The New Teacher Project (TNTP), a national nonprofit aimed at ending the injustice of educational inequality, has released a new publication that examines teacher training and development. The Mirage: Confronting the Hard Truth About Our Quest for Teacher Development, suggests that it is time to start a new conversation about improving teacher, what great teaching is and how […]
Thought education might never come up during the Republican presidential debates on Thursday night? You weren’t alone.
Thank goodness for the Common Core State Standards.
After just the briefest mention of education during the 5pm “undercard” debate, the subject finally exploded onto the scene about an hour into the primetime show, featuring the 10 highest polling GOP presidential candidates. Fox News moderator Bret Baier asked former Florida governor Jeb Bush whether he agreed with Secretary of Education Arne Duncan that most of the criticism of common core is due to “a fringe group of critics.”
This is the first of a two-part series.
You’ve signed up to present at a conference. Maybe you’ve agreed to lead a professional-learning session at the start of your school year. Perhaps you’ve decided to overhaul your tried-and-true PowerPoints before starting the new school year. Congratulations! You are about to level up your presentations.
Are you nervous? That’s OK—it just means you care! Giving a great presentation takes thoughtfulness, time, and practice. Accomplished educator and a dear friend Megan Allen posted some great tips a few weeks ago to help jumpstart your journey.
Until last summer, the superintendent of schools in Omaha, Neb., was theoretically responsible for supervising, coaching, and evaluating the district’s 87 principals and school leaders.
The reality was different. In any given year, principal evaluations could be conducted by the assistant superintendent of curriculum, one in charge of finance, or another in charge of human resources.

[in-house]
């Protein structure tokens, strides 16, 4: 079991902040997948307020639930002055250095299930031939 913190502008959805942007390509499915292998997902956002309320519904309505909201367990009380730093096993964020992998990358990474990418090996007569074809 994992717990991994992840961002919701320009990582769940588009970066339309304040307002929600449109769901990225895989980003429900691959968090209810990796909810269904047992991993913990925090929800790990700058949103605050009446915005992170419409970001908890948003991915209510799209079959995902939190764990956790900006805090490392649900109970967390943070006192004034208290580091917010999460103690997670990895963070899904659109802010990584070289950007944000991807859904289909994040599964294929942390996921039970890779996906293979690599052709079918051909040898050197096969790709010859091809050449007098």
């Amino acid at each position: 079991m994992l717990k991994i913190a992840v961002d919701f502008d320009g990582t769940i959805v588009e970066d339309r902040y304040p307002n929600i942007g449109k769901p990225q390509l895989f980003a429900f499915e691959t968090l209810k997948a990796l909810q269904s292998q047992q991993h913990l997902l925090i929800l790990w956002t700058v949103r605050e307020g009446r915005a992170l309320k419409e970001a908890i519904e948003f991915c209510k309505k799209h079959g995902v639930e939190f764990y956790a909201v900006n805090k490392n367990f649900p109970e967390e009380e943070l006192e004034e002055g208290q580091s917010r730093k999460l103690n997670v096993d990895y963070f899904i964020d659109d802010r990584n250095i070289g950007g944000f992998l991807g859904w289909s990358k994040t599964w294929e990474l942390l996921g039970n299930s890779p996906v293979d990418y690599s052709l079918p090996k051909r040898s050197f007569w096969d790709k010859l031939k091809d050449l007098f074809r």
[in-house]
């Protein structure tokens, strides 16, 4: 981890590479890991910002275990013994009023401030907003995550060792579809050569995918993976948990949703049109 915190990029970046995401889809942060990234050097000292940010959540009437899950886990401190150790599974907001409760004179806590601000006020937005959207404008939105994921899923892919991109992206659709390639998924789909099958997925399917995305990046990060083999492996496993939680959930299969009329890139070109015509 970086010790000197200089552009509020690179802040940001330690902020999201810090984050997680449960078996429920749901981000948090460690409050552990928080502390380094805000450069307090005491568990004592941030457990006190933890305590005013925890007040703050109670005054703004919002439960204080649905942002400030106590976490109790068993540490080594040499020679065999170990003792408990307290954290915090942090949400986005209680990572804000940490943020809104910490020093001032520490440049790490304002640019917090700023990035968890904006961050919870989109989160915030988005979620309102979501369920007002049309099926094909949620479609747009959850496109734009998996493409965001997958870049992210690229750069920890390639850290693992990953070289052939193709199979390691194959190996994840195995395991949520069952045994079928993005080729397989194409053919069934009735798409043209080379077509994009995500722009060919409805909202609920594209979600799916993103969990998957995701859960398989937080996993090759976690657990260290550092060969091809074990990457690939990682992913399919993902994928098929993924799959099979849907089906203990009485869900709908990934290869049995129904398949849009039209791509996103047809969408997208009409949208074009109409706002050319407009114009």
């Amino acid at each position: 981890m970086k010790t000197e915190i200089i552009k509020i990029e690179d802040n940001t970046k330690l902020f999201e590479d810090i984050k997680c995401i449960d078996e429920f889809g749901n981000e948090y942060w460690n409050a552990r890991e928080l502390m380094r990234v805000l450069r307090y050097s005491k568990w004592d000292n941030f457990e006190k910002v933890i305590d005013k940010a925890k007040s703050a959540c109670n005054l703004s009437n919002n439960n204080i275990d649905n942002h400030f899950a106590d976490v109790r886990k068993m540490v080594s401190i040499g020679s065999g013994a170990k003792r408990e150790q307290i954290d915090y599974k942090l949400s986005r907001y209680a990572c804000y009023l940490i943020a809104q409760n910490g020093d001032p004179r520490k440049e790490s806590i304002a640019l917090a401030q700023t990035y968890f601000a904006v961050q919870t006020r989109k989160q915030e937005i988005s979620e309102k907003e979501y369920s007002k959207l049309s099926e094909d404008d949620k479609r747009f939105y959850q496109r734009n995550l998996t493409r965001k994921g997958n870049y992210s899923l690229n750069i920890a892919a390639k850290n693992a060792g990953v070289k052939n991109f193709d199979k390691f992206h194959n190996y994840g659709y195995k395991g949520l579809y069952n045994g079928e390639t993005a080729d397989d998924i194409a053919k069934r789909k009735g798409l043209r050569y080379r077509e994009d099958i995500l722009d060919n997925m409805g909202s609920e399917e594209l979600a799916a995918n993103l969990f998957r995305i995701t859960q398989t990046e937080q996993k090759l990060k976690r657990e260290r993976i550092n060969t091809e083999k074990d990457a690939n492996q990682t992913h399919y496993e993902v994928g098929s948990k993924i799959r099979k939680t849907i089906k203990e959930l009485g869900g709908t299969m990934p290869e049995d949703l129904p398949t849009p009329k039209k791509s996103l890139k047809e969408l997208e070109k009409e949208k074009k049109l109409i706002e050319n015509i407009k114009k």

“You just distributed principals to other district leaders, but there was no coordinated focus and aligned effort not only on evaluation but on how you supported them,” said Superintendent Mark A. Evans.
Switching his college choice in late June has made the summer hectic for Christopher M. Triplett, a recent graduate of Lindblom Math and Science Academy on the South Side of Chicago.
On his own financially and the first in his family to go to college, Christopher has relied on his school counselor, Karen M. Fitzpatrick, to make sure everything gets done so he can attend Virginia State University in the fall. He had to submit his financial-aid documents three times and had trouble logging into the online housing system for the Petersburg, Va., college. But, with his counselor’s help, Christopher said he is “99 percent” sure he will report to VSU in August.
“I’m ready to go. I’m focused. I know what I need to do,” he said.
Low-income and first-generation college students, in particular, can lose momentum when they leave the support system of high school. They are at risk of a phenomenon that educators call the “summer melt”—when students who leave high school with college plans never make it to campus in the fall.